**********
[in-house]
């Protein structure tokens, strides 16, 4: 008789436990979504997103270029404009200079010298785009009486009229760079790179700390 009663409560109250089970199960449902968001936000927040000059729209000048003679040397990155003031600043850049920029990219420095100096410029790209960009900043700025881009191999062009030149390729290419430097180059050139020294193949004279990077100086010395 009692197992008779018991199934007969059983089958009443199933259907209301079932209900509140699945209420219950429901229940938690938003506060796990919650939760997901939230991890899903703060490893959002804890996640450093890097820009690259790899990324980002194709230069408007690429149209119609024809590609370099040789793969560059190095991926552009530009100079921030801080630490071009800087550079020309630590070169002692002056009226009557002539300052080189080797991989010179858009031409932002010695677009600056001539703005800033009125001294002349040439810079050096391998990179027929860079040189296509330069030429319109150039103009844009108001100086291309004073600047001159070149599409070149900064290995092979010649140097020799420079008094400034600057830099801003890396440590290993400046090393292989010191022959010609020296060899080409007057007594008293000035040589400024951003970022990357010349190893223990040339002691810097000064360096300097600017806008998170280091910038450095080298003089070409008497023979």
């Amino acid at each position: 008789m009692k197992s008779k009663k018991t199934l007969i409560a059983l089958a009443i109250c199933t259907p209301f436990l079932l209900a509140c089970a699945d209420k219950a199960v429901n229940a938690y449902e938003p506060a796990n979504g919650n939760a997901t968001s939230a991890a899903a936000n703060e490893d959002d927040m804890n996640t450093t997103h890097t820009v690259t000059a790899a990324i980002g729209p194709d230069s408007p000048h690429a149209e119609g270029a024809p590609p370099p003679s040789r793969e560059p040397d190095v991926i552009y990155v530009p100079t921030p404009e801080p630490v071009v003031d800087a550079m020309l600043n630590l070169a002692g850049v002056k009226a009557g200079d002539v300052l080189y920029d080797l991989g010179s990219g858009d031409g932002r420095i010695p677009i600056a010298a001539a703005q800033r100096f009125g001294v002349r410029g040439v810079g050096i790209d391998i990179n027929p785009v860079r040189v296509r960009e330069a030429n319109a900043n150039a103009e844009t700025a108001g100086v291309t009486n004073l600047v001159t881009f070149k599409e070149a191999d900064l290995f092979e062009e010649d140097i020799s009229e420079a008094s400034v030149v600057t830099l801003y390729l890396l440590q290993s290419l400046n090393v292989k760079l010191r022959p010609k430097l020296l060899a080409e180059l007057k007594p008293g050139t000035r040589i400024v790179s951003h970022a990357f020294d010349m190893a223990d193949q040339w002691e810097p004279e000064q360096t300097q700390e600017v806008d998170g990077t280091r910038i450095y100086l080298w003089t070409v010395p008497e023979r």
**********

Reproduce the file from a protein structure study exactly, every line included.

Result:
[in-house]
């Protein structure tokens, strides 16, 4: 008789436990979504997103270029404009200079010298785009009486009229760079790179700390 009663409560109250089970199960449902968001936000927040000059729209000048003679040397990155003031600043850049920029990219420095100096410029790209960009900043700025881009191999062009030149390729290419430097180059050139020294193949004279990077100086010395 009692197992008779018991199934007969059983089958009443199933259907209301079932209900509140699945209420219950429901229940938690938003506060796990919650939760997901939230991890899903703060490893959002804890996640450093890097820009690259790899990324980002194709230069408007690429149209119609024809590609370099040789793969560059190095991926552009530009100079921030801080630490071009800087550079020309630590070169002692002056009226009557002539300052080189080797991989010179858009031409932002010695677009600056001539703005800033009125001294002349040439810079050096391998990179027929860079040189296509330069030429319109150039103009844009108001100086291309004073600047001159070149599409070149900064290995092979010649140097020799420079008094400034600057830099801003890396440590290993400046090393292989010191022959010609020296060899080409007057007594008293000035040589400024951003970022990357010349190893223990040339002691810097000064360096300097600017806008998170280091910038450095080298003089070409008497023979």
């Amino acid at each position: 008789m009692k197992s008779k009663k018991t199934l007969i409560a059983l089958a009443i109250c199933t259907p209301f436990l079932l209900a509140c089970a699945d209420k219950a199960v429901n229940a938690y449902e938003p506060a796990n979504g919650n939760a997901t968001s939230a991890a899903a936000n703060e490893d959002d927040m804890n996640t450093t997103h890097t820009v690259t000059a790899a990324i980002g729209p194709d230069s408007p000048h690429a149209e119609g270029a024809p590609p370099p003679s040789r793969e560059p040397d190095v991926i552009y990155v530009p100079t921030p404009e801080p630490v071009v003031d800087a550079m020309l600043n630590l070169a002692g850049v002056k009226a009557g200079d002539v300052l080189y920029d080797l991989g010179s990219g858009d031409g932002r420095i010695p677009i600056a010298a001539a703005q800033r100096f009125g001294v002349r410029g040439v810079g050096i790209d391998i990179n027929p785009v860079r040189v296509r960009e330069a030429n319109a900043n150039a103009e844009t700025a108001g100086v291309t009486n004073l600047v001159t881009f070149k599409e070149a191999d900064l290995f092979e062009e010649d140097i020799s009229e420079a008094s400034v030149v600057t830099l801003y390729l890396l440590q290993s290419l400046n090393v292989k760079l010191r022959p010609k430097l020296l060899a080409e180059l007057k007594p008293g050139t000035r040589i400024v790179s951003h970022a990357f020294d010349m190893a223990d193949q040339w002691e810097p004279e000064q360096t300097q700390e600017v806008d998170g990077t280091r910038i450095y100086l080298w003089t070409v010395p008497e023979r």